Feb 19, 2020 - Economy & Business

Foreign governments continue to shun U.S. government debt

Illustration: Aïda Amer/Axios

Foreign private buyers continue to pile onto U.S. government debt while foreign governments again pulled money out, led by China.

What it means: The U.S. Treasury International Capital Report showed a net inflow of $78.2 billion — $134.2 billion of foreign private inflows and net foreign official outflows of $56 billion.

  • Chinese government holdings of U.S. Treasury bonds fell for the sixth straight month in December, dropping by $19.3 billion.

Why it matters: Market analysts say the decline in foreign government holdings of Treasury bonds and the increase of issuance due to steadily rising U.S. budget deficits may be a prime factor in market stress, including issues in the structurally important repo market that banks use to get fast cash.

The big picture: For 2019, private buying netted to $197.6 billion, while official government purchases declined by $332.2 billion, BMO Capital Markets said in a recent note.

  • There has been "a more pervasive theme" of reserve managers cutting back their Treasury buying as the government has issued more debt, and foreign officials' holdings have been little moved since 2014 despite an increase of around $5 trillion in debt.
  • That gap has largely been filled by the Fed's recently restarted bond buying program and private foreign sources.

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Weak U.S. debt auction shows market sees even lower rates

Illustration: Rebecca Zisser/Axios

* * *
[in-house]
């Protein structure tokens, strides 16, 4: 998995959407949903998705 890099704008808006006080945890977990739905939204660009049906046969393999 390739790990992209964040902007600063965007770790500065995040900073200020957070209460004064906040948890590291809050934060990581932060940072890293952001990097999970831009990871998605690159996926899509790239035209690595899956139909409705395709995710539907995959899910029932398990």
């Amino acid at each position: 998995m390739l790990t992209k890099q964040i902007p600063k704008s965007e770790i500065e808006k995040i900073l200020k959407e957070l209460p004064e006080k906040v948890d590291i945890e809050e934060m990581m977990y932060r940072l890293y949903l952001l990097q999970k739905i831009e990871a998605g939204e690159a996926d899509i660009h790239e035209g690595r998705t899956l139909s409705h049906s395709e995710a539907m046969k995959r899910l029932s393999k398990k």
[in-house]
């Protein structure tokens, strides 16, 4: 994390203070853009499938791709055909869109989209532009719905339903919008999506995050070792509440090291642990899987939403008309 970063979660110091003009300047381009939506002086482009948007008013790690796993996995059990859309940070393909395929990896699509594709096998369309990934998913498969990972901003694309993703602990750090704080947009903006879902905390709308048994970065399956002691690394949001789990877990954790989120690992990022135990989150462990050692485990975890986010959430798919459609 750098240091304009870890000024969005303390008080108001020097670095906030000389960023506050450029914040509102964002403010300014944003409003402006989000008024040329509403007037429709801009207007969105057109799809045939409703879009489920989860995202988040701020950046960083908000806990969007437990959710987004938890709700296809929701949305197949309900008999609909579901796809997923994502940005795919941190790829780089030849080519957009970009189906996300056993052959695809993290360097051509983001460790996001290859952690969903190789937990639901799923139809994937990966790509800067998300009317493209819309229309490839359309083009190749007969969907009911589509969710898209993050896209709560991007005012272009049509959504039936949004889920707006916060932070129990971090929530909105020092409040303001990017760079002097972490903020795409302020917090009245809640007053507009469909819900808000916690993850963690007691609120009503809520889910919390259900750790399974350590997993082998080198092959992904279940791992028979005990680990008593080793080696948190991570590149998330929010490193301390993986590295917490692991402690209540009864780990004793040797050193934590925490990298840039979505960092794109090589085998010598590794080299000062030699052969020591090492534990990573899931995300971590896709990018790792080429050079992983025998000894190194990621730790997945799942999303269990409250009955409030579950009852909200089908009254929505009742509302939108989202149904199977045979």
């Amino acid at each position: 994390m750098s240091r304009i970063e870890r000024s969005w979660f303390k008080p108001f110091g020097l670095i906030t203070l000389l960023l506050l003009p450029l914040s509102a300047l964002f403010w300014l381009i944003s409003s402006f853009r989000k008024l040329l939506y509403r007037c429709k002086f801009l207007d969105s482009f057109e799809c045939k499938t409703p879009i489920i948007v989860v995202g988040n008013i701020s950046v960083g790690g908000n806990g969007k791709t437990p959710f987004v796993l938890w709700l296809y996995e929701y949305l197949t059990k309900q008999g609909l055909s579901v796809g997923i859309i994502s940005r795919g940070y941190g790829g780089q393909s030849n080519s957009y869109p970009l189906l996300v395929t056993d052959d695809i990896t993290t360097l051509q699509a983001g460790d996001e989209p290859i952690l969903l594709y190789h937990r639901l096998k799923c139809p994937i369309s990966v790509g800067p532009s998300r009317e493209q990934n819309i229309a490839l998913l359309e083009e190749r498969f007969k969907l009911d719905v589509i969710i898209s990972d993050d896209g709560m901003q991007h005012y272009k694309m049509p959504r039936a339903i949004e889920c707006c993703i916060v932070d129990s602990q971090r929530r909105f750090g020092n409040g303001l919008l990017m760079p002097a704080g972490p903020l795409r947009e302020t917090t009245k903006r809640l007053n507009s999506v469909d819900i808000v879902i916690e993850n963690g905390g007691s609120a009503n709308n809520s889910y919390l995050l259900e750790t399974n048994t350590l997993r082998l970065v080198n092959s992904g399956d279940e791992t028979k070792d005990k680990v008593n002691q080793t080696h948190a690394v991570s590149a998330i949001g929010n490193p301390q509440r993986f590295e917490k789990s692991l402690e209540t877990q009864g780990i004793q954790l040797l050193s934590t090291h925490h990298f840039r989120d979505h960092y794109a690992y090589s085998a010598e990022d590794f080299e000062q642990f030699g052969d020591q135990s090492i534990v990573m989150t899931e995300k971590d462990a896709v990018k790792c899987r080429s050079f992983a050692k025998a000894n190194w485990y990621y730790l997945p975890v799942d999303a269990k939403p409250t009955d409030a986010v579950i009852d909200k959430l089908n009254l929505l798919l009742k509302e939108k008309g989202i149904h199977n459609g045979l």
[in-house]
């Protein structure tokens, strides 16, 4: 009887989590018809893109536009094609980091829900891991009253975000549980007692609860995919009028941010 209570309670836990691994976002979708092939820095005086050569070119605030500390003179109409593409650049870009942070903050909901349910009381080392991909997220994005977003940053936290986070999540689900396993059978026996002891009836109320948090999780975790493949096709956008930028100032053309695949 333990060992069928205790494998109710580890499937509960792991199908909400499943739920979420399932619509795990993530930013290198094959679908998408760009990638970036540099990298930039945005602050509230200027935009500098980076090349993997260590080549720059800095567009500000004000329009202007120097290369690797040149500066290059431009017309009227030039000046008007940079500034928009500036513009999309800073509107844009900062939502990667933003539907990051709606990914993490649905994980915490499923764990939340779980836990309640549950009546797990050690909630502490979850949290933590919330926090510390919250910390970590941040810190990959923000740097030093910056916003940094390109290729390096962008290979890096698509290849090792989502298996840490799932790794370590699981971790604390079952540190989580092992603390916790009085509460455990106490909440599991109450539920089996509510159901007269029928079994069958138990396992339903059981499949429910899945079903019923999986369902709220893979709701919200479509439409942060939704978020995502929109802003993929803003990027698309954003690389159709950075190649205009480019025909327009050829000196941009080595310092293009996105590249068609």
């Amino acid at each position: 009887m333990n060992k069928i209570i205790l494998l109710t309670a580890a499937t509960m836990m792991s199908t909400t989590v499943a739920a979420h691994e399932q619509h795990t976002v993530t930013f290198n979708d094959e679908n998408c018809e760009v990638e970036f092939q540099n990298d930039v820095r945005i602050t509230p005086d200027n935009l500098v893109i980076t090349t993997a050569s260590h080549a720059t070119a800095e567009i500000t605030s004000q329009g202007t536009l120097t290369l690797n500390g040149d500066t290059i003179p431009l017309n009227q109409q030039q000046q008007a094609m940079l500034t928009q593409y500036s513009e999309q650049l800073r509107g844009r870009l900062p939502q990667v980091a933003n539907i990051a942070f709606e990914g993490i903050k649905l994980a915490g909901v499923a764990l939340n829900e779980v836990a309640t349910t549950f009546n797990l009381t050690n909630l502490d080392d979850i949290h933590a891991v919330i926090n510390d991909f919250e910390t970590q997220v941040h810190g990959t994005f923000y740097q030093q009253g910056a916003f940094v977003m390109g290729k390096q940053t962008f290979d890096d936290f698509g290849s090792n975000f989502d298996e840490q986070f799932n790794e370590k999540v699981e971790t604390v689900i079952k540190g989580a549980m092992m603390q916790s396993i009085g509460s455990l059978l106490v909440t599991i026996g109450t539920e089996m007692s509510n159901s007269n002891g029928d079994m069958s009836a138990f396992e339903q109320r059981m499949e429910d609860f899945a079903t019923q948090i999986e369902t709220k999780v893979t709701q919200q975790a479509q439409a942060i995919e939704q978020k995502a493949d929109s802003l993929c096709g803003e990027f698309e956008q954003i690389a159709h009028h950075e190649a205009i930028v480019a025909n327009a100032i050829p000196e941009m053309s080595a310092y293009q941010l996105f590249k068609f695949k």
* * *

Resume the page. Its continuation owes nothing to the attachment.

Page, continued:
The Treasury held an incredibly weak auction of 2-year government debt Tuesday that saw primary dealers, who are essentially on clean-up duty, take home their highest share of the auction since December 2018.

What it means: Even though yields on the 2-year note have fallen by nearly 40 basis points this year, traders are convinced that there is "certainly more room for yields to fall," Ben Jeffery, rates analyst at BMO Capital Markets, tells Axios.

The world's debt situation is much worse than in 2008

Illustration: Rebecca Zisser/Axios

Perhaps the biggest risk for financial markets is the potential for wide-ranging debt defaults, particularly as companies have significantly increased their debt load and more are rated at the bottom of the investment grade ratings scale.

Why it matters: The world's companies are in a much worse position amid the coronavirus pandemic than they were ahead of the global financial crisis.

Companies are behaving like it's a recession

Illustration: Aïda Amer/Axios

Despite historically low interest rates, U.S. companies are being unusually frugal, holding back on issuing new debt and pumping up their balance sheets with cash.

Why it matters: Historically, when interest rates are low and the economy is strong, companies have levered up to increase capital expenditures and buy assets in order to expand. The opposite is happening now.